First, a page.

Webinar on ‘Issues, Challenges and Protocols for Conducting Elections during COVID-19: Sharing Country Experiences’ On completion of one year of Chairmanship of the Association of World Election Bodies (A-WEB), Election Commission of India (ECI) hosted an International Webinar on the Theme ‘‘Issues, Challenges and Protocols for Conducting Elections during COVID-19 : Sharing Country Experiences’ through its India A-WEB Centre on 21st September, 2020 at New Delhi. It was an occasion for democracies world over to come together to share experiences of conducting elections during Covid19. It may be recalled that India had taken over as Chair of A-WEB for 2019-2021 term during the 4th General Assembly of A-WEB held at Bengaluru on 03 Sep 2019. On this occasion, India A-WEB Centre’s publications namely ‘A Ready Reckoner: Brief Profiles of Countries, Election Management Bodies and Partner Organizations of A-WEB’ and ‘International Experiences of Conducting Elections During COVID-19’ were released besides release of the ‘Brochure’ for launch of ‘A-WEB India Journal of Elections’. Mr. Umesh Sinha, Secretary General, ECI welcomed the guests and gave a brief overview of the activities of A-WEB India Centre since its inception. Inaugurating the Webinar, Chief Election Commissioner of India and Chairperson, A-WEB Mr Sunil Arora spoke of the "tough predicament" faced by Election Management Bodies across the world - whether and how to hold scheduled elections in a state of public health emergency. He said the contextual framework of every country was different, the extent and trajectory of the disease varied and so did the capacity of each country to respond to the novel corona virus and its catastrophic impact. He mentioned countries such as South Korea, Australia, Malawi, Taiwan, Mongolia and many others who went ahead with scheduled elections even as they put in place the enormous arrangements required to ensure the health and safety of people while conducting elections. Mr Arora mentioned that Elections in India pose formidable challenges on account of large electorate, geographical and linguistic diversity and differing climatic conditions. Explaining in detail the scale of the elections to the Legislative Assembly of Bihar, he mentioned that the total number of electors was 72.9 million. Explaining the impact of Covid-19 on the election, Mr Arora highlighted how Covid-19 exigencies and social distancing measures necessitated a revisit of ECI's extant instructions. The maximum number of electors at a polling station was reduced from 1500 to 1000, and consequently, the number of polling stations jumped by 40 per cent, from 65,000 to over 100,000. These changes had huge logistics and manpower implications. Chief Election Commissioner (CEC) also mentioned that ECI has placed a lot of emphasis on extending facilitation to senior citizens, women, Persons with disabilities and in current circumstances, ensuring franchise to COVID-19 positive voters and those in quarantine. In this context, the CEC mentioned how, beginning with the elections to the Legislative Assembly of Jharkhand in November-December 2019, and elections to the Legislative Assembly of Delhi in February 2020, the postal ballot facility was extended to voters who were aged more than 80 years, persons with disabilities and those engaged in specified essential services. This facility of postal ballot was also extended to COVID-19 positive electors who were in quarantine/hospitalized. Mr Arora mentioned the specific and detailed guidelines that have been drawn up for conducting election during the time of COVID-19. He also mentioned the successful conduct of elections to 18 seats of the Rajya Sabha in the month of June, 2020. He informed that assembly elections are due in the states of West Bengal, Assam, Kerala, Puducherry and Tamil Nadu in the first half of the year 2021. Mentioning the two publications released during the Webinar viz. ‘Brief Profiles of the Countries, member EMBs and Partner Organisations of A-WEB’ and ‘International Experiences of Conducting Elections during COVID-19’, he said these would be a useful tool for researchers and practitioners alike. He said that A-WEB India Centre has also progressed considerably towards publishing a world class journal called “A-WEB India Journal of Elections’. The first issue of this journal will be released in March 2021. He hoped that A-WEB India emerges as the ‘nervecentre’ for intellectual and other activities and, requested all other members to contribute and participate. Session I The Session started with opening remarks by Mr K M Nurul Huda, CEC, Bangladesh who focussed on ‘fightback’ by the EMBs with whatever resources available. He said that this Webinar was an effort of imparting success story on courage and determinations of EMBs who had not compromised elections with the threat of COVID-19 pandemic. It would also provide an opportunity to know which EMBs have taken what precautions and under what circumstances. It would benefit all EMBs under the banner of A-Web and to share as how others have encountered corona while undertaking health protective measures and then managed elections. Mr Sushil Chandra, Election Commissioner, India shared with the audience the special measures taken by ECI to ensure conduct of elections under COVID- 19 challenge; he emphasized on the need for coordination with all stakeholders including political parties; effective communication with voters to convince & to ensure that the”Polling Booths are safe”; & the need for comprehensive new protocols designed to synchronize with Health Guidelines. Ms A Senimoli, Director Operations, Fiji Elections Office, spoke on advance planning for General Elections 2022 with COVID Safety protocols. The strategies include to promote alternative ways of voting to reduce person to person contact; having bigger & larger venues for better ventilation and allow for physical distancing; changes to SOPs and set up in polling stations (1.5m physical distancing); instructional posters on safety and hygiene protocols to be affixed outside polling stations and special voting procedures for assisted voting (voters with disabilities). Mr Seung Ryeol Kim Advisor, A-WEB Secretariat, spoke about the initiatives taken by A-WEB Sectt. to facilitate sharing of experiences and expertise in the form of webinars to support A-WEB members in tackling the challenges from the pandemic. These webinars dealt with urgent issues and key considerations with regard to election management in the pandemic situation. In addition to the three webinars, the A-WEB Secretariat has also participated in a number of webinars organised by its members or partners, sharing its insights into election management and COVID-19 as well as encouraging its members to join and benefit from the events. Mr Antonio Spinelli Senior Advisor, International IDEA spoke on special voting arrangements and managing elections during the pandemic. He mentioned the “theoretical, analytical“ framework by which all EMBs could “situate our individual effort in comparison to worldwide practices.” He categorized the ongoing efforts of EMBs into 3 parallel dimensions for the COVID-19 threat i.e. Physical, Spatial and Temporal. He stated that the Voting methodology has been static and, it generally, is not accounting for mobility of people & absentee voters – whose worldwide number was overwhelming. The paper circulated was “evaluative” of ongoing efforts by various EMB’s and it presented the members with a “Global Monitor”- to judge impact of COVID Democracy & Human Rights and an excellent snapshot of facts of conducted/ postponed elections & degree of variation in approaches initiated by various EMB’s. The Paper’s core point perhaps was that Emergency such as the global crisis stemming from the COVID- 19 pandemic, are decisive facts that may reveal the health of any democracy. Ms Kin Su-yeon, Professor, KCEID, National Election Commission (NEC) of Republic of Korea spoke on the Election Management in response to COVID-19 and the 21st National Assembly Elections held in April 2020 in the Republic of Korea. She shared the experience of the National Election Commission of the ROK that enabled it to hold elections without changing the laws. It made full use of its existing systems such as the early voting system to minimise congestion in polling stations on the voting day as well as the fixed voting hours giving the quarantined voters the last minutes to vote. She mentioned that NEC provided an environment where voters felt safe while coming to vote during the elections. Dr Chih-Cheng Meng, Commissioner, CEC Taiwan spoke of Taiwan’s successful experiences in conducting elections during COVID-19 pandemic. Taiwan has had more than 40 local by-elections and recalls since February 2020. Through the formulation and implementation of the prevention measures, the election authorities have worked closely with the central and local governments to establish a safe and comprehensive epidemic prevention network. Election officials are highly alert and strictly implement epidemic prevention measures to provide a safe voting environment for every voter. Mr P Delgernaran, Chairperson, GEC Mongolia spoke on conduct of Parliamentary Elections in Mongolia with well defined safety protocols and sharing of experiences by each of the speakers The presentation walked all the participants through the Mongolian experience of conduct of the Parliamentary election in June, 2020 within the mandate of the “Regulation” on Corona of May 2020. It acknowledged its prior study of global experiences including Korea. Due to the measures taken, it ensured a 73.6% voter turnout with no adverse health impact being reflected. Mr. Sushil Chandra, EC India summarized various presentations as adding the new dimensions of “safe” to the otherwise known formulation of ‘Free & Fair Elections’. He noted that the sessions were well structured and the presentations provided an analysis of factors, threats, challenges and the possible solutions for conduct of elections. Mr Nurul Huda, CEC, Bangladesh mentioned that Corona virus has brought about rigorous changes in our daily life, conduct of elections as well as the future strategy for elections. Session II In his opening remarks Mr. Rajiv Kumar, EC India quoting Mahatma Gandhi, characterized the challenge as to ensure that the under-privileged have the same opportunity as the elite. He suggested an additional test to “focus on polling percentage in respect of the vulnerable sections”. Containment measures by governments have and are having “constitutional and technology implications for timing and conduct of elections.” He briefed the Conference on the Rajya Sabha elections conducted by ECI in June 2020. Mentioning the forthcoming elections of Bihar, he highlighted the framework of SOPs – steps/ guidelines being worked upon by India and placing them in the context of other shared experiences. In context of high expectations of service by EMBs, the “Shared experience” was crucial – he offered to share further experience of India, post Bihar elections. Mr Glen Mashinini, Chairperson of the Electoral Commission of South Africa and Vice Chairperson of A-WEB thanked the Chief Election Commissioner of India for organizing the Webinar on a subject that has affected practically all aspects of our lives. Sharing his experience on the impact of COVID-19 on Democracy and Electoral Cycle he summed up the COVID 19 challenge as “it is safe to say that the only certainty in the world at the moment is uncertainty”. He said that its short term impacts relate to postponement of elections but the defining characteristic of any democracy is the holding of regular elections. This requirement is enshrined into Article 21(3) of the Universal Declaration of Human Rights as well as the African Charter on Democracy, Elections and Governance. The suspension of scheduled elections is, therefore, never lightly undertaken – especially in countries with a history of authoritarianism and disregard for justice and human rights. He mentioned long term impacts of the pandemic on democracy. The first of these is likely to be a significant reduction in the availability of resources to support electoral cycle. The economic impact of the pandemic has been devastating to most countries and has seen a steep rise in unemployment, a decline in revenue and a simultaneous increase in demands for additional funding for COVID-related expenditure. These factors are likely to see budgets for elections and election management bodies significantly reduced in the short, medium and even longer term. These budget cuts come at a time when all EMBs are required to substantially reimagining their electoral processes to ensure the safety of voters and staff – with concomitant increases in expenditure for personal protective equipment, electronic processes and retraining of staff Government funding for political parties is also likely to decline. The second key impact is likely to be on voter participation and turnout. Speaking of ‘Reflections on the South African experience on Elections during COVID-19’, he said that in South Africa, the Electoral Commission took the decision in March 2020 to approach the Electoral Court to suspend all scheduled by-elections. This application to court was granted and continues currently. The reasoning behind the postponement in South Africa was twofold: Firstly to ensure the safety of voters, election staff, candidates and observers. Secondly the imposition of strict government regulations restricting the movement and gathering of people had a direct and negative effect on the ability for all parties and candidates to campaign freely and effectively. The Commission’s view was that under such conditions, elections could not be free, fair and credible. To date, 72 by-elections have been postponed since March 2020. In conclusion Mr. Mashinini said that as defenders of democracy, we must be at the forefront of public discourse around the challenges and risks posed by the pandemic to each aspect of the electoral democracy. We must find innovative and pioneering ways to balance the health and safety of our staff, voters and other stakeholders, while still ensuring the health and well-being of democracy not only in our own countries but globally. Mr Nuruzzaman Talukdar, Dir General, EC Bangladesh (ECB) informed of the bye elections already conducted, preparations for the 2023 Parliament Elections in the country and ECB’s resolve to deal with the COVID 19 within its extant legal regime which excluded proxy voting/ online voting and telephone voting. Key point was strategic gradation of election for prioritization. Key challenge faced is “difficult to predict what proper measure would be applicable for an unpredictable problem”. So to empower the election official to respond appropriately. ECB is working on the presumption that it would not be “normal” soon/ or in near future & redirected its commitment to ensuring the ‘election cycle’ – a cycle which is the lifeline of people’s representation, guarantee, accountability & transparency. Ms Mona A Srinivas Director(IC), ECI made a presentation on Indian elections and stated that the sheer numerical (both COVID infections and voters involved) and geographical complexity of the on-going challenge of conduct of elections in India under COVID-19 circumstances. She briefed the Conference on the Rajya Sabha elections conducted on June 2020 & strategies invoked and, the journey of ECI from an initial deferment in March, 2020 up to its conduct in June, 2020. The value of decentralized response - probably relevant for big jurisdictions and its balance with a centralized framework was a key take away of the presentation. It familiarized the Webinar with the steps in process for the Bihar elections and use of technology and innovative procedures to deal with the challenge of ‘numbers’ – in particular the extension of postal ballot facility. Her presentation ended with one of the ECI’s focussed outcomes i.e. ‘no voter to be left behind”. Mr Sammy Alfandika, CEO, Malawi made a presentation as to how, through the court mandated elections of June 2020, Malawi Electoral Commission had the twin challenge of meeting not only COVID-19 special circumstances and, but the Supreme Court mandate as well. He made a presentation on ‘Conducting elections in a scenario of’ increasing infections’. The presentation highlighted the role of international cooperation and support to Malawi for equipment & resources. He highlighted a major challenge to balance the competition between ‘financial and human resources” The success of the effort was a 64.81% turnout, lesser than previous, but an “undisputed” election. Mr. Rajeev Kumar, EC India, in his concluding remarks, emphasized the EMBs’ duty and resolve to ensure the electoral cycle - as the key outcome of the session. He stated that EMBs should avoid the postponement paradox and, that the trust in EMBs’ capacity to deliver should not be allowed to go down. Closing Session Mr Dharmendra Sharma, Sr. Deputy Election Commissioner, ECI shared the salient points of all the presentations with the audience. Mr. Kevin Casas-Zamora, Secretary General, International Institute for Democracy and Electoral Assistance (Intl. IDEA) said, for them at IDEA the topic of the Conference, is the topic of the year. Referring to the trends and figures he said that at the beginning of the pandemic, in March and April, the electoral calendar was dominated by postponed elections, many uncertainties and questions such as: Can elections be held safely for voters and without leading to further spreading of the virus? Will incumbents abuse the difficulty of holding elections to extend their mandates? Will the increasing number of postponed elections lead to long term legitimacy deficits? And how long will it take to recover from this deficit? If elections can be held, will they be credible? Will turnout suffer? He said that International IDEA have been very closely monitoring the global developments. The first lesson was the importance of political consensus in sustaining decisions made on the electoral calendar and procedures. The second lesson has to do with Special Voting Arrangements and the need to enable various modalities to cast the vote. The third lesson concerns the enormous impact of communication by the electoral authority. In the Korean case, once again, the authorities made a splendid effort to communicate not only the availability of expanded voting mechanisms, but also the strict sanitary protocols that would be applied to minimize the possibility of contagion in the voting centres. The latter contributed to creating the perception that voters were not confronted with the harrowing decision between exercising their most basic civic right and protecting their health. The fourth point: resources. The pandemic forced us to adopt measures that reduce the risks of contagion, which range from the availability of masks and other protective materials, to the opening of more voting centres and the extension of the voting period. If you want proper elections, you have to be willing to give more financial and human resources to the electoral authorities. Fifth crucial factor: like so many other things, successful elections ultimately depend on controlling the pandemic. Mr. Anthony Banbury, President & CEO, International Foundation of Electoral Systems (IFES) mentioned that democracies depend upon public assembly, transparency, confidence, legitimacy in elections and government institutions—all of which are put at risk by the COVID-19 Pandemic. He mentioned that every challenge carries with it the potential for positive breakthroughs – and the COVID-19 crisis has generated critical new opportunities to strengthen democratic institutions and electoral processes. Election management bodies, together with partner institutions and organizations like International IDEA, A-Web and IFES, are rethinking election fundamentals in ways that could reap long-term benefits for democratic inclusion. He gave an example, greater attention is being given to the use of postal ballots and advance voting, both of which have the potential in some contexts to increase enfranchisement, especially of underserved voters, such as displaced persons and indigenous communities. From polling station design to the education of voters on voting and public health, previously-routine processes are being up-ended, and IFES – in partnership with EMBs and others around the world – is identifying emerging evidence and best practices on conducting elections during the pandemic. He referred to the COVID-19 Briefing Series of IFES in this context. He also encouraged stakeholders to follow ElectionGuide.org, which IFES have significantly enhanced to make election data widely available to all. The efforts include updating of ElectionGuide.org to become a hub of open information on the COVID-19 Pandemic and elections. It is crucial that, during these challenging times, public authorities, including and perhaps especially electoral bodies, political parties, candidates, civil society and the international community, join together to protect the health of both citizens and their democracies. He concluded that together, we will and we must continue to overcome obstacles and build democracies that deliver for all. Mr. Jonghyun Choe, Secretary General, Association of World Election Bodies (A-WEB) expressed his appreciation to the Election Commission of India for the invitation to attend this meaningful seminar. He said that this Seminar was quite symbolic for India is the largest electoral democracy in the world. He also congratulated the India A-WEB Centre on the excellent achievements since its establishment in September 2019. He said that the entire world has been suffering as result of this pandemic and this unprecedented crisis has greatly impacted the field of election as well. As the Secretary General of the Association of World Election Bodies, he said he has gained a sense of the challenges faced by election management bodies all over the world. Most of these challenges are similar in kind, which means we are truly well advised to join together, work together, share experience and expertise in the hope that we can identify best practices. To that end, we need a forum. And A-WEB has tremendous potential to serve as an effective forum in particular in that it is a universal body. In his concluding remarks, Mr Sunil Arora, CEC India thanked the distinguished speakers and said that COVID- 19 pandemic has changed the way for many of our daily lives and so also it has also changed the way we organise elections. As uncertainty about the pandemic continues, conducting safe and successful elections while ensuring all the elements of a free and fair elections remain intact is a growing concern. Election Management is a very specialized field, and the best way for EMBs to upgrade their skills is to learn from one another through exchange of best practices. The ideas and experiences shared at the Webinar will be of immense use to all in managing elections. He mentioned that India A-WEB Centre has been established at New Delhi for documentation, research and training for sharing the best practices and capacity building of A-WEB members. Within a short span of time, the India A-WEB Centre has published two very useful publications viz. ‘Brief Profiles of the Countries, member EMBs and Partner Organisations of A-WEB’ and ‘COVID 19 and International Election Experience’ which have been released today for the benefit of the entire A-WEB community. The Centre is going to bring out a number of publications and documents, and monographs on various topics related to electoral systems besides a world class quarterly ‘A-WEB India Journal of Elections’ He also lauded the pioneering work done by the NEC of the Republic of Korea in successfully holding their general elections in April 2020 and also all other EMBs who have shared experiences of conducting elections during COVID-19 times. He also appreciated the presentations from International IDEA, IFES and A-WEB which gave us a global perspective on best practices and lessons learnt in the matter. He said that the Webinar will further foster meaningful exchanges on matters of mutual concern and interest as we share our learning and experiences. Over 120 delegates from 45 countries across the world international organizations (viz. International IDEA, International Foundation of Electoral Systems (IFES), Association of World Election Bodies (A-WEB) and European Centre for Elections) participated in the Webinar. The Association of World Election Bodies (A-WEB) is largest association of Election Management Bodies (EMBs) worldwide. At present A-WEB has 115 EMBs as Members & 16 Regional Associations/Organisations as Associate Members. ECI has been very closely associated with the process of formation of A-WEB since 2011-12. The Webinar concluded with a vote of thanks.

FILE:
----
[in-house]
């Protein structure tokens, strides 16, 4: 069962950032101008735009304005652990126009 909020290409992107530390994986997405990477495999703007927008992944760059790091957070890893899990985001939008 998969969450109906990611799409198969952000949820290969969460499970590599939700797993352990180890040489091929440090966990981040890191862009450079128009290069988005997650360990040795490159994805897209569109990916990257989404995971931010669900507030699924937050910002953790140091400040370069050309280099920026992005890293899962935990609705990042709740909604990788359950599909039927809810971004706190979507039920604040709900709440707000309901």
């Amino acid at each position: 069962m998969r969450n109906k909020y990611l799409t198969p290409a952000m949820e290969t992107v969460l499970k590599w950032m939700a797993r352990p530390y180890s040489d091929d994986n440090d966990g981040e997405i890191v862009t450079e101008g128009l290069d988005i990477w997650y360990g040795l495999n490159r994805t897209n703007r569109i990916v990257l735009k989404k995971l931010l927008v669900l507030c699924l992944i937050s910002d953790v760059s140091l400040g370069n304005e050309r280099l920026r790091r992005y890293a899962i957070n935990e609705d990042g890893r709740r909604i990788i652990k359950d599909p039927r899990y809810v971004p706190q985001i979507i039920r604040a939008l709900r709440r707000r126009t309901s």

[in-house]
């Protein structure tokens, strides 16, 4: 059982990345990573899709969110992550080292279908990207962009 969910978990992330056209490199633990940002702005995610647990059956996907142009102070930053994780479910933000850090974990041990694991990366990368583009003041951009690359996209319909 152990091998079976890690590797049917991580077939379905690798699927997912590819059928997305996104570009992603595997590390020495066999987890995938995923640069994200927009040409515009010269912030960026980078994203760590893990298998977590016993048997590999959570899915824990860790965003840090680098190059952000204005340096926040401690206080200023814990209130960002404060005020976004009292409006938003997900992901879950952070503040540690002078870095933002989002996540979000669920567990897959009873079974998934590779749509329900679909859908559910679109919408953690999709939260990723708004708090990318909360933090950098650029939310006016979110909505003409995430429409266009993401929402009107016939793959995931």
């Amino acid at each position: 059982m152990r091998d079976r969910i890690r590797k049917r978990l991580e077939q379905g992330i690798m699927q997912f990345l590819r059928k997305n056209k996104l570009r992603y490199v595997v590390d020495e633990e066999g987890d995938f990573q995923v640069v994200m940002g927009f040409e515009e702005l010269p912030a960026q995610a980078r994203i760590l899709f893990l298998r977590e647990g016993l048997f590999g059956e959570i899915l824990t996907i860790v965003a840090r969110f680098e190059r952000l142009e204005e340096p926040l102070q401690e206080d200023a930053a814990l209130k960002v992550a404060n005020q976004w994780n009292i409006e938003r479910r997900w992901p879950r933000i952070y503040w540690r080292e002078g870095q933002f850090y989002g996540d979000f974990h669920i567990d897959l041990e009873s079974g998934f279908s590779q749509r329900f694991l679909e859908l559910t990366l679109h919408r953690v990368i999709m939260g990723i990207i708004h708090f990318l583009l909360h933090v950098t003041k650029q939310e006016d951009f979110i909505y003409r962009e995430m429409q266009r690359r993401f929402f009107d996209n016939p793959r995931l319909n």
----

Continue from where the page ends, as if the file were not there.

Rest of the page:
12. Earlier candidates and political parties were informed about their candidature and permissions status only by way of paper. There was no online method for intimation and the candidate had to visit the office to get the details of their permissions. Presently nomination and permission is filed through a web application namely ENCORE. To make it accessible for candidates so as to check the status and get the updates of his application, the android app can be downloaded from the Google Play Store called ‘Candidate App’. The link to download the application is https://play.google.com/store/apps/details?id=suvidha.eci.gov.in.candidateapp&hl=en_IN. This mobile app allows candidates to check the status of their nominations and permissions filed via ENCORE. This application was launched by ECI on 13 March 2019. Functionality/ Features of the application Candidate App is used to track the nomination/ permission application status. Once the application is registered in ENCORE by the Returning Officer, the periodic status updates are available via notifications. Process Flow User authentication through mobile number and OTP. Track nomination/permission application status. Outcome of the application Candidates can now get the live status of submitted applications, candidates can check and track their submitted applications status using the mobile app which is very helpful in application processing. The application boosts the transparency initiatives of the ECI. The candidate gets to know on a real time basis whether their application has been rejected or accepted. In future, the candidate can fill in the nomination and receive permission directly from the mobile app.